The average cost of gasoline in California fell 5.1 cents, to $2.034 a gallon, for the week ended Monday, marking the third straight week of declines after a price spike that hit drivers before Labor Day.
The drop in California's statewide average outpaced the decrease in nationwide retail prices, which fell 2 cents to an average of $1.697 for a gallon of self-serve regular, according to figures from the federal Energy Information Administration.
Still, gasoline in the Golden State is the most expensive in the country, and it remains 45.4 cents per gallon above California's average price a year ago.
With retail stations in most places still charging more than $2 a gallon, and price increases in March and August fresh in the minds of millions of motorists, state politicians and policymakers have been lashing out at oil companies and pushing for new laws to protect consumers.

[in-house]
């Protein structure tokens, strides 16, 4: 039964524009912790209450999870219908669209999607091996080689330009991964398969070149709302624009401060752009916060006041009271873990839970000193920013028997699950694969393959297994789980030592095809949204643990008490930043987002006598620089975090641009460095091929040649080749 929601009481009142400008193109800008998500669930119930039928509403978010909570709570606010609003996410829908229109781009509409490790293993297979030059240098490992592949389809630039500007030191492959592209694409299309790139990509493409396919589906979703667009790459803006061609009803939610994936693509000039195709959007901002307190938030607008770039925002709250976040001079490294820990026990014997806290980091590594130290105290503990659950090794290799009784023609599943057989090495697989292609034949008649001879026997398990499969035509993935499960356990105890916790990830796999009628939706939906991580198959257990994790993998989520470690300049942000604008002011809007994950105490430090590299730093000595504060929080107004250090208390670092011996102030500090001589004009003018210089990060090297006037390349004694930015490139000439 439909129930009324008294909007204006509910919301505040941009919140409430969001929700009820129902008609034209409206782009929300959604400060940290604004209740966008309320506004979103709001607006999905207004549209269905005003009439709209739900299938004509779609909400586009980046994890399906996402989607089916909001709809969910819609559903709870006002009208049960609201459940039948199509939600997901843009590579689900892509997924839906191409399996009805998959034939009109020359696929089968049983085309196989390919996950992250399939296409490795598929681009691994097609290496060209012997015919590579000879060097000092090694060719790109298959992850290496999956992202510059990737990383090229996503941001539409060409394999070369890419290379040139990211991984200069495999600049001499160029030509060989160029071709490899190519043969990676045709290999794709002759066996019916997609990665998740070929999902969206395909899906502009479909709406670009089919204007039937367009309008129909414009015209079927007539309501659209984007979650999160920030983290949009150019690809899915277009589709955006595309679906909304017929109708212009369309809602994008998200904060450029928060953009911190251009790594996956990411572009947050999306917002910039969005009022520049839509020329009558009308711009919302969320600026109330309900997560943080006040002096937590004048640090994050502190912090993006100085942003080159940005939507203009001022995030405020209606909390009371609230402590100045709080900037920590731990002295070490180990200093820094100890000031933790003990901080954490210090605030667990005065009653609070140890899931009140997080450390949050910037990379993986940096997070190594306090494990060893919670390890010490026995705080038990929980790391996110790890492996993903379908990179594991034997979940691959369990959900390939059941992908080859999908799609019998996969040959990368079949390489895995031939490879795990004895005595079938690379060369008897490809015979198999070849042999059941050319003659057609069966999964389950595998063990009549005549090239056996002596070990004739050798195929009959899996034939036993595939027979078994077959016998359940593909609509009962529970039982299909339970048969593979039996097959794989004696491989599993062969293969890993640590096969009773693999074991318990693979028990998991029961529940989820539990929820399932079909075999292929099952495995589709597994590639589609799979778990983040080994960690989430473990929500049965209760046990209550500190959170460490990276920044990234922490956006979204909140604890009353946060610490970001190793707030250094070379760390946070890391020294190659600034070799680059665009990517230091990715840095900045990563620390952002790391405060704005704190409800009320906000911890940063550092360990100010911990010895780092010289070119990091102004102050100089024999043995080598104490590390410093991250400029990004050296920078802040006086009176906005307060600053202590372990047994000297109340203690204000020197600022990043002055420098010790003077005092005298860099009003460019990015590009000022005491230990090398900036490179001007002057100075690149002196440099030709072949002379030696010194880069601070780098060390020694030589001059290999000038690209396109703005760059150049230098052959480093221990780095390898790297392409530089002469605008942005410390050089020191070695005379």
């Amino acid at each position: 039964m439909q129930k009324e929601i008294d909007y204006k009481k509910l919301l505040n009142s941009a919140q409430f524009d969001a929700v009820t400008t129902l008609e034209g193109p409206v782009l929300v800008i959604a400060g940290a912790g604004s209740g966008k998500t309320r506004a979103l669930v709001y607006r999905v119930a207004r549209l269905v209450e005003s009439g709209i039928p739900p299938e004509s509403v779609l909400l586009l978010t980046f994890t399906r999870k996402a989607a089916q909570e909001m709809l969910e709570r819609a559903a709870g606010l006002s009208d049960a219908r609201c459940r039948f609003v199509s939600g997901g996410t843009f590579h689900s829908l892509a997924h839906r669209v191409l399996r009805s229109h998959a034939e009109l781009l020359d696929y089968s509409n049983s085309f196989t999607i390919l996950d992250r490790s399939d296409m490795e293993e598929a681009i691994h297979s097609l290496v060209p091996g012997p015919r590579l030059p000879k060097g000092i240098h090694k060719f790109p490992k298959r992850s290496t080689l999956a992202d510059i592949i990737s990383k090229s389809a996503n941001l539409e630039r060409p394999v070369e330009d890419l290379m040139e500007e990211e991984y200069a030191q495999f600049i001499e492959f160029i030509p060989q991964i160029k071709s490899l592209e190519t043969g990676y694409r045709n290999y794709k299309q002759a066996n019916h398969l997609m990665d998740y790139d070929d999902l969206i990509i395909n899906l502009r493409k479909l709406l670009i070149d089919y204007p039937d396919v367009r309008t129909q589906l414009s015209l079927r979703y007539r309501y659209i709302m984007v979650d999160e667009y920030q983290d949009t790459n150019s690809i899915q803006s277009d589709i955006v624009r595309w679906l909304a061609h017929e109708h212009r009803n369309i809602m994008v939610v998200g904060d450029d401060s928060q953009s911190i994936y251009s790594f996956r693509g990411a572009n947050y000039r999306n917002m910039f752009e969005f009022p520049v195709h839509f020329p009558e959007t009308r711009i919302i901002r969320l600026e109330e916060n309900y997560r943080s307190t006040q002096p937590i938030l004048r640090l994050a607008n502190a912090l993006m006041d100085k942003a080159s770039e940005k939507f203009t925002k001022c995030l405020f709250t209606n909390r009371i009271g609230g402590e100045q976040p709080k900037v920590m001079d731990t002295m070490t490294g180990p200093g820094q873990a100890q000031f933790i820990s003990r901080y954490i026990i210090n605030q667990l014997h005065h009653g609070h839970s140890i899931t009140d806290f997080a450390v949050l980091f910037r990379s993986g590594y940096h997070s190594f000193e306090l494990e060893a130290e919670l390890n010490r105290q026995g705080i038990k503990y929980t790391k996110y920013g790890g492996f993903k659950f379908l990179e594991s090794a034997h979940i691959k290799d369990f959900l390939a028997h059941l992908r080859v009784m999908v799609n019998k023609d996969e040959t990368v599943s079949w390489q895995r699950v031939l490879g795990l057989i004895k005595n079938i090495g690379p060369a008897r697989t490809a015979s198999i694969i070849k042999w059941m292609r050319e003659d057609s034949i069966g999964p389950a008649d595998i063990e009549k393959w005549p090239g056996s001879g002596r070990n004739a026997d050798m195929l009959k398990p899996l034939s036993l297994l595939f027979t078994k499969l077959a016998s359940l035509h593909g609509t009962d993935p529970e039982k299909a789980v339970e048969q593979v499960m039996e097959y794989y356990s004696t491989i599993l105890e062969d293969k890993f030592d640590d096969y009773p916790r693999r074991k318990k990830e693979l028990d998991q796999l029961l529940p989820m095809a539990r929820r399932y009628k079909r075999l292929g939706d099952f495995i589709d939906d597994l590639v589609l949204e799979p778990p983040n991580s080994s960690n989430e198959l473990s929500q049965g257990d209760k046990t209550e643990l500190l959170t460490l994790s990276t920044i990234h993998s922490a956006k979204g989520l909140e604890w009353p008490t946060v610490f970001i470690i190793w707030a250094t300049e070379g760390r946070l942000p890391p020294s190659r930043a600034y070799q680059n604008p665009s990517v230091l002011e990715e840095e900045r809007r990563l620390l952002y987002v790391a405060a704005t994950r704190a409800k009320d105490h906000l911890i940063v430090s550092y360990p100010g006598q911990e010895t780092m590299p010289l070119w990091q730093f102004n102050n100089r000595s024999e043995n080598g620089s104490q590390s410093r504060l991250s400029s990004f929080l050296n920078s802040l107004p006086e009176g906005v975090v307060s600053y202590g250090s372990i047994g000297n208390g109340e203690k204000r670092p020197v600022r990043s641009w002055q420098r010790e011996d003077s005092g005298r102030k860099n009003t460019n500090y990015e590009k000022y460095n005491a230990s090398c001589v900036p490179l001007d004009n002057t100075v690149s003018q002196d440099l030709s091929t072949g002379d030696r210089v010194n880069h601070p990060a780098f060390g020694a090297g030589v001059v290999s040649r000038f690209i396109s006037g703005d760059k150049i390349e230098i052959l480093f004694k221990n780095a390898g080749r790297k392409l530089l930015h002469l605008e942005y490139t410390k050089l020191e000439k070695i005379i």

Last week, Atty. Gen. Bill Lockyer accused refiners of pocketing extra profits at Californians' expense, and called on the Legislature to take action to loosen the industry's control of the state's gasoline market.
Lt. Gov. Cruz Bustamante, who hopes to take the governor's post should Gov. Gray Davis be recalled, recently backed a proposal that would allow the state to regulate California gasoline prices and inventories.
Oil executives have said that unusually tight gasoline supplies, combined with a spate of refinery glitches in California and a pipeline rupture in Arizona, caused prices to jump in August.
When California's prices hit a record average of $2.145 on March 17, the oil industry blamed refinery problems and crude prices that soared because of an oil worker strike in Venezuela and the looming war in Iraq.